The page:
Someone might argue that you can just rent an apartment, but everywhere I've lived, mortgage on a house (if you pay the minimum, which seems silly to me) is even cheaper than renting a studio apartment.

Property taxes are another story.  I used to live in Texas, where property taxes do their best to make up for the lack of a state income tax (though most people don't talk about them).
 
2014-03-27 09:18:52 AM
Came for the ghost town references, leaving satisfied.
 
2014-03-27 09:32:04 AM

NetOwl: Lsherm: TuteTibiImperes: It seems like it's a great time for anyone who owns to really think about selling, renting for a bit, and then rebuying something far nicer once the inventory surges and the market corrects itself.

Rooms in houses are going for twice the mortgage rates of the entire house. House rents are 5x the mortgage.  Most of the people showing up aren't home buying material, so the people making out like bandits are renting whatever they have and taking advantage.  If you have an existing mortgage that's cheap, renting and buying a second home with the income once the market settles is going to get you more money than selling your cash cow now and spending money on exorbitant rent in the meantime.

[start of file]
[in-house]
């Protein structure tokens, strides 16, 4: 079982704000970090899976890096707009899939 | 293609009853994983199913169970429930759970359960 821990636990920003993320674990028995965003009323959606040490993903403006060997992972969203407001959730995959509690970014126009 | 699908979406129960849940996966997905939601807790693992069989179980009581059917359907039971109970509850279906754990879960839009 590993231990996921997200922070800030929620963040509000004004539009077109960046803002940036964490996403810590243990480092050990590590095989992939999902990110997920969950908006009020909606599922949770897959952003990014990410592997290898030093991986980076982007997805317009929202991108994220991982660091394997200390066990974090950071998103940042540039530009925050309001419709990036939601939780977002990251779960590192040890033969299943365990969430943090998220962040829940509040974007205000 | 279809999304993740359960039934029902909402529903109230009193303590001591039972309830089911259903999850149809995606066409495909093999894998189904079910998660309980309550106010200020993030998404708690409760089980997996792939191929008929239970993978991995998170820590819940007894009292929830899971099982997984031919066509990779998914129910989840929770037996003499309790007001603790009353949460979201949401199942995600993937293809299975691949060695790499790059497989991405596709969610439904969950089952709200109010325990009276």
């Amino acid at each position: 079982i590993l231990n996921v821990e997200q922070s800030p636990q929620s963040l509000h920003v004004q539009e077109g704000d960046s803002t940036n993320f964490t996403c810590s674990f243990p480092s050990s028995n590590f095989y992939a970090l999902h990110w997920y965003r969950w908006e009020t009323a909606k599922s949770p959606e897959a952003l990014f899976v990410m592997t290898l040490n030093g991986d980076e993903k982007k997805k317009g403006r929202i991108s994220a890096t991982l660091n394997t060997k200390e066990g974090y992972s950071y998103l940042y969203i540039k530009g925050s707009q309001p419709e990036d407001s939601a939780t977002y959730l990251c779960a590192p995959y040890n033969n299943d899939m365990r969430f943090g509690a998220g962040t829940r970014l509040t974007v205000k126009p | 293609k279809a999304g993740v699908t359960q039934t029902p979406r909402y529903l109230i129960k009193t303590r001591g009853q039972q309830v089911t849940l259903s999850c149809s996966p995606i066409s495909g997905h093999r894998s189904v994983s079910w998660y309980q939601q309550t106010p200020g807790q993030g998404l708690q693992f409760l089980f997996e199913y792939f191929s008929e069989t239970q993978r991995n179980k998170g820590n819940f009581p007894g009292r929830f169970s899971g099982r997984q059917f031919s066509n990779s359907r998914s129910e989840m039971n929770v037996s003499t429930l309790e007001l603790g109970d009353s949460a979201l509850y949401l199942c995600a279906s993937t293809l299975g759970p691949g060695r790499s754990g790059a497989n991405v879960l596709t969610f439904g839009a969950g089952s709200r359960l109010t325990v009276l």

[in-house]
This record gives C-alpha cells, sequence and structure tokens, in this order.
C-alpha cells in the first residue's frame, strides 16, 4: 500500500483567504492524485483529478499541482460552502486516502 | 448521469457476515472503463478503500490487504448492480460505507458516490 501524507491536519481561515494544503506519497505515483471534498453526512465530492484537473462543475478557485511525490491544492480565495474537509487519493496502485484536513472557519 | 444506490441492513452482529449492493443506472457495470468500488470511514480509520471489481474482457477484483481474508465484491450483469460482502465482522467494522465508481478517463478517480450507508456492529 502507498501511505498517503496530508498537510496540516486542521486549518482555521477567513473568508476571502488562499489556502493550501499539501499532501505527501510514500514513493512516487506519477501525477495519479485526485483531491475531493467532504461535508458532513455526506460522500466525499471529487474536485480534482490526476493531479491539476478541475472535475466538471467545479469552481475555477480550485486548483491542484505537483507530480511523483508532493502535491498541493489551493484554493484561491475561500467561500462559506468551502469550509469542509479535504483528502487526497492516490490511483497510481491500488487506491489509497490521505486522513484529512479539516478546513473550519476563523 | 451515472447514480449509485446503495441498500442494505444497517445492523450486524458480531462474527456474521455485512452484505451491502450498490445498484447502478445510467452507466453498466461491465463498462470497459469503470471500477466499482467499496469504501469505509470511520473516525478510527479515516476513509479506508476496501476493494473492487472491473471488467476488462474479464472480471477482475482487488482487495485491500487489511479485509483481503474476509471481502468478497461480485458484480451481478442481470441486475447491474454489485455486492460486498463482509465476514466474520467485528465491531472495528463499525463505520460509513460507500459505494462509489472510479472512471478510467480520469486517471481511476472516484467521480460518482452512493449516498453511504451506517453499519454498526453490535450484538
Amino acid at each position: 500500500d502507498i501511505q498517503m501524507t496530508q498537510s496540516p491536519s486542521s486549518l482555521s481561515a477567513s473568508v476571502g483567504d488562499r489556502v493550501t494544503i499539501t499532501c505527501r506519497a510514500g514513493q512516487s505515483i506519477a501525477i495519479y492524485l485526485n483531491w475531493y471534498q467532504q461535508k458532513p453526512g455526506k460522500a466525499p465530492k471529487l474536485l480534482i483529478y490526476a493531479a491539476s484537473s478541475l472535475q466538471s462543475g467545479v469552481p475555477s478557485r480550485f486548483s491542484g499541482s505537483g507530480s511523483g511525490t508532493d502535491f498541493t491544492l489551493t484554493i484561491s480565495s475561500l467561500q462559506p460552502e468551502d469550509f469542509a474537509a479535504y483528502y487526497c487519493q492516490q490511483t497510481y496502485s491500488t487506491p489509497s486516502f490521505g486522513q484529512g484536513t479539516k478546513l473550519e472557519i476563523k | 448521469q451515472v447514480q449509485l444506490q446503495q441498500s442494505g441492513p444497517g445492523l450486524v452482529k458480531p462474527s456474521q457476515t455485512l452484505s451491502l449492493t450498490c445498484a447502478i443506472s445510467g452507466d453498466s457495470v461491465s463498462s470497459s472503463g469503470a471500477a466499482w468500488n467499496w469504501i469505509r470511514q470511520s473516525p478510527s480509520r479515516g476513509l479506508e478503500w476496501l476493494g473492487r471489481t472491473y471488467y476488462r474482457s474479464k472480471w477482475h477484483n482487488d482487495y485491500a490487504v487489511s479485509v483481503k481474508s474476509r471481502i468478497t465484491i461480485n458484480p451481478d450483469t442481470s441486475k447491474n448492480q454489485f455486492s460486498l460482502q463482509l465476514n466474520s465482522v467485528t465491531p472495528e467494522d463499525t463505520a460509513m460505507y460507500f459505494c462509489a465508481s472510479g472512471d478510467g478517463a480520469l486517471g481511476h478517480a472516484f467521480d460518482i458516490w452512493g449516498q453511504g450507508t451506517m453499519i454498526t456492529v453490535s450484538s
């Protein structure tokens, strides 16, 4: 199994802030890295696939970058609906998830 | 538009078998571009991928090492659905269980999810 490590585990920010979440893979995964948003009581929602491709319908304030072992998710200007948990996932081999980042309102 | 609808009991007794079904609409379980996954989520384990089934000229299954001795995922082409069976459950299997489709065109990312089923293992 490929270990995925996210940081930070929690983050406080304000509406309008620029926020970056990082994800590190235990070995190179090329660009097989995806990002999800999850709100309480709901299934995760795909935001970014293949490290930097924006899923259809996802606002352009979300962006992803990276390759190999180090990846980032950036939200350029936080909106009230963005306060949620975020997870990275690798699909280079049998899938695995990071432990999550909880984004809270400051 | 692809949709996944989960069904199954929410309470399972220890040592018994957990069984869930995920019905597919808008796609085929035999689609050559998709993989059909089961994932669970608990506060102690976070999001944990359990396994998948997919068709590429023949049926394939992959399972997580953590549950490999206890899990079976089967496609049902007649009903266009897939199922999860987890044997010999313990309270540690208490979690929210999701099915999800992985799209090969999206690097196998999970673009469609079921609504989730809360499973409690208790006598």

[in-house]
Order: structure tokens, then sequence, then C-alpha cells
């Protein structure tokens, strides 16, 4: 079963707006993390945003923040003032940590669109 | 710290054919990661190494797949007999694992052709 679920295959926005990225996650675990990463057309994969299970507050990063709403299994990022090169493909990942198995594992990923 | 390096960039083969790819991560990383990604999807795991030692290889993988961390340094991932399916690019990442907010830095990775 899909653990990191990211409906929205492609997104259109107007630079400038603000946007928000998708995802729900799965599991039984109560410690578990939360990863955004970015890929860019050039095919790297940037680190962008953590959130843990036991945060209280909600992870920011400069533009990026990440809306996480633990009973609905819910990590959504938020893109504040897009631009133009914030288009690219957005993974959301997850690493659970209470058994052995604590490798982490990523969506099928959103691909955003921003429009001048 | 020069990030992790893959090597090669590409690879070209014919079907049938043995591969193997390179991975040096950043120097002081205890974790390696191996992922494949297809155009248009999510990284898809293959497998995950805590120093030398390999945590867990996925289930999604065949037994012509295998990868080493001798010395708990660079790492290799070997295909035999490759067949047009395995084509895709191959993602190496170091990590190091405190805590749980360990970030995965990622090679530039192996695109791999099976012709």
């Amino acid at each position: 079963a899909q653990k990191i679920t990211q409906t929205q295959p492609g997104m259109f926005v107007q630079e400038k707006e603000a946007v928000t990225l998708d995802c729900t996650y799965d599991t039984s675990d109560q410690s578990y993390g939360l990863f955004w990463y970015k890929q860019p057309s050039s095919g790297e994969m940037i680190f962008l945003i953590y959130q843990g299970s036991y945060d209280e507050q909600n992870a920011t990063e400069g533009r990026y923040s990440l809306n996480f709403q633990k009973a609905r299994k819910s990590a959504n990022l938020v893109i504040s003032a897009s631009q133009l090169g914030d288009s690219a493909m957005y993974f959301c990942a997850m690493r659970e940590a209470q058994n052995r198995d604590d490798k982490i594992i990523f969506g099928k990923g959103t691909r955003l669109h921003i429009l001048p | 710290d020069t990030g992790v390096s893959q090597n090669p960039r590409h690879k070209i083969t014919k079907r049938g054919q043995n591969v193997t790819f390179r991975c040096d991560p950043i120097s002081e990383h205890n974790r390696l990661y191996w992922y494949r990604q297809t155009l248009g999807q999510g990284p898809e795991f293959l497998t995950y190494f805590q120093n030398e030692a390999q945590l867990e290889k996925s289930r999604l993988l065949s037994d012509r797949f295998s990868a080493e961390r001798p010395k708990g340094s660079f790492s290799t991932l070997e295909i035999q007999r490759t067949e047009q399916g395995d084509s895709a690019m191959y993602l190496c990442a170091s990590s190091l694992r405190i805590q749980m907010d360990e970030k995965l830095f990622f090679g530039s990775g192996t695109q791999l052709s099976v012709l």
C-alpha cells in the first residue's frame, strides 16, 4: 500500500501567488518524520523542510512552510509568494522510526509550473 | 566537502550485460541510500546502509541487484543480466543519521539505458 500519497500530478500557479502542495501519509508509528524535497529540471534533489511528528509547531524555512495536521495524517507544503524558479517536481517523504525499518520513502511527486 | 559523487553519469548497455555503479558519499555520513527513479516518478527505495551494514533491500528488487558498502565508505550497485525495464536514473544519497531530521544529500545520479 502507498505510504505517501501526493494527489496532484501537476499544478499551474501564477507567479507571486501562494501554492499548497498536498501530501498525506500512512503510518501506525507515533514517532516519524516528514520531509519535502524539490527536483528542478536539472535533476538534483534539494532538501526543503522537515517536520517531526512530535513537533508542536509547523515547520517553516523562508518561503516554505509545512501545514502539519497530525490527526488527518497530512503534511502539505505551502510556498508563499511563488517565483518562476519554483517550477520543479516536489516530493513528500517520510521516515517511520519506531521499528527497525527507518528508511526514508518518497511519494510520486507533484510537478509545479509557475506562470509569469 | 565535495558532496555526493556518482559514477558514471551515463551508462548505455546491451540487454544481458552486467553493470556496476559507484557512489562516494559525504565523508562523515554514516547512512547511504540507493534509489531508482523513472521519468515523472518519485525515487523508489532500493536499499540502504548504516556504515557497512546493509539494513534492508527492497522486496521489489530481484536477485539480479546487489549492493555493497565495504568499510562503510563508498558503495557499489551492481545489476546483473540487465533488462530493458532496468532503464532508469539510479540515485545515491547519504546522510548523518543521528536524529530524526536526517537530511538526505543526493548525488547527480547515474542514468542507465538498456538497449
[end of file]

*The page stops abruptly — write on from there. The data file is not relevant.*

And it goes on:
Someone might argue that you can just rent an apartment, but everywhere I've lived, mortgage on a house (if you pay the minimum, which seems silly to me) is even cheaper than renting a studio apartment.

Property taxes are another story.  I used to live in Texas, where property taxes do their best to make up for the lack of a state income tax (though most people don't talk about them).